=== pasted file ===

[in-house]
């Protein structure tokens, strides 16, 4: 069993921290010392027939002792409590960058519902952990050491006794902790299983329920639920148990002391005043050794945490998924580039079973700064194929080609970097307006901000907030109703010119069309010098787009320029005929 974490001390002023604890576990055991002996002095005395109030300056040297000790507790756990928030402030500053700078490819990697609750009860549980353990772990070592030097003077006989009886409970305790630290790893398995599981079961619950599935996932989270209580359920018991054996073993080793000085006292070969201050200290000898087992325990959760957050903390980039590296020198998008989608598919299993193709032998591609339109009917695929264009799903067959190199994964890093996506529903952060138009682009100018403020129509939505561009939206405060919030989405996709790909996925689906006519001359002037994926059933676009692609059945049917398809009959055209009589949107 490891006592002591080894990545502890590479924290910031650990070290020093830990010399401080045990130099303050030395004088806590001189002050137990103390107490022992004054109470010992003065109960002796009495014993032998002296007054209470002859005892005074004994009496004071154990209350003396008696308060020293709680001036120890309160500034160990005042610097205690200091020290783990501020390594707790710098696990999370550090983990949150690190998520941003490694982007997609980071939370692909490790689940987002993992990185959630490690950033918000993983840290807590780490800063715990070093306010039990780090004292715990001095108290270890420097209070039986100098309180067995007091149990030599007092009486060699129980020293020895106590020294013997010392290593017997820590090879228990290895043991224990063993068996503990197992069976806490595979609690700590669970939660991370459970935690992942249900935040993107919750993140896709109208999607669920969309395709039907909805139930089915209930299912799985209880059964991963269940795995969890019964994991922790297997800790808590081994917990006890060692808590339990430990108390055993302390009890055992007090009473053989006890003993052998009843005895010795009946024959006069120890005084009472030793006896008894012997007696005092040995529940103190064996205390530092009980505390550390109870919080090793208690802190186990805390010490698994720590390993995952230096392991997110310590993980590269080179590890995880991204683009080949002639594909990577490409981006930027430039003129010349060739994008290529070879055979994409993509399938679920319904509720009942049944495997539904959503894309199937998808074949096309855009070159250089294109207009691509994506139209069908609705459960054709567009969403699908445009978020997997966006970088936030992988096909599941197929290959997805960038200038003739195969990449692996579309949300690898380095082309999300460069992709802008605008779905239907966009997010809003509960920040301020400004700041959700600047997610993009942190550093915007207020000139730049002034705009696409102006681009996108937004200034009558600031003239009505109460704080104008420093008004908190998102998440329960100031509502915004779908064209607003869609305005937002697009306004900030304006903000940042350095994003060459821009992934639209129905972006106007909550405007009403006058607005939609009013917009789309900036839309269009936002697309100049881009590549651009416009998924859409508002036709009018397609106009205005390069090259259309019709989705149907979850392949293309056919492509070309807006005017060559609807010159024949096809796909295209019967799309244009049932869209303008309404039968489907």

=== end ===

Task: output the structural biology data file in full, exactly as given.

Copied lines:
[in-house]
């Protein structure tokens, strides 16, 4: 069993921290010392027939002792409590960058519902952990050491006794902790299983329920639920148990002391005043050794945490998924580039079973700064194929080609970097307006901000907030109703010119069309010098787009320029005929 974490001390002023604890576990055991002996002095005395109030300056040297000790507790756990928030402030500053700078490819990697609750009860549980353990772990070592030097003077006989009886409970305790630290790893398995599981079961619950599935996932989270209580359920018991054996073993080793000085006292070969201050200290000898087992325990959760957050903390980039590296020198998008989608598919299993193709032998591609339109009917695929264009799903067959190199994964890093996506529903952060138009682009100018403020129509939505561009939206405060919030989405996709790909996925689906006519001359002037994926059933676009692609059945049917398809009959055209009589949107 490891006592002591080894990545502890590479924290910031650990070290020093830990010399401080045990130099303050030395004088806590001189002050137990103390107490022992004054109470010992003065109960002796009495014993032998002296007054209470002859005892005074004994009496004071154990209350003396008696308060020293709680001036120890309160500034160990005042610097205690200091020290783990501020390594707790710098696990999370550090983990949150690190998520941003490694982007997609980071939370692909490790689940987002993992990185959630490690950033918000993983840290807590780490800063715990070093306010039990780090004292715990001095108290270890420097209070039986100098309180067995007091149990030599007092009486060699129980020293020895106590020294013997010392290593017997820590090879228990290895043991224990063993068996503990197992069976806490595979609690700590669970939660991370459970935690992942249900935040993107919750993140896709109208999607669920969309395709039907909805139930089915209930299912799985209880059964991963269940795995969890019964994991922790297997800790808590081994917990006890060692808590339990430990108390055993302390009890055992007090009473053989006890003993052998009843005895010795009946024959006069120890005084009472030793006896008894012997007696005092040995529940103190064996205390530092009980505390550390109870919080090793208690802190186990805390010490698994720590390993995952230096392991997110310590993980590269080179590890995880991204683009080949002639594909990577490409981006930027430039003129010349060739994008290529070879055979994409993509399938679920319904509720009942049944495997539904959503894309199937998808074949096309855009070159250089294109207009691509994506139209069908609705459960054709567009969403699908445009978020997997966006970088936030992988096909599941197929290959997805960038200038003739195969990449692996579309949300690898380095082309999300460069992709802008605008779905239907966009997010809003509960920040301020400004700041959700600047997610993009942190550093915007207020000139730049002034705009696409102006681009996108937004200034009558600031003239009505109460704080104008420093008004908190998102998440329960100031509502915004779908064209607003869609305005937002697009306004900030304006903000940042350095994003060459821009992934639209129905972006106007909550405007009403006058607005939609009013917009789309900036839309269009936002697309100049881009590549651009416009998924859409508002036709009018397609106009205005390069090259259309019709989705149907979850392949293309056919492509070309807006005017060559609807010159024949096809796909295209019967799309244009049932869209303008309404039968489907």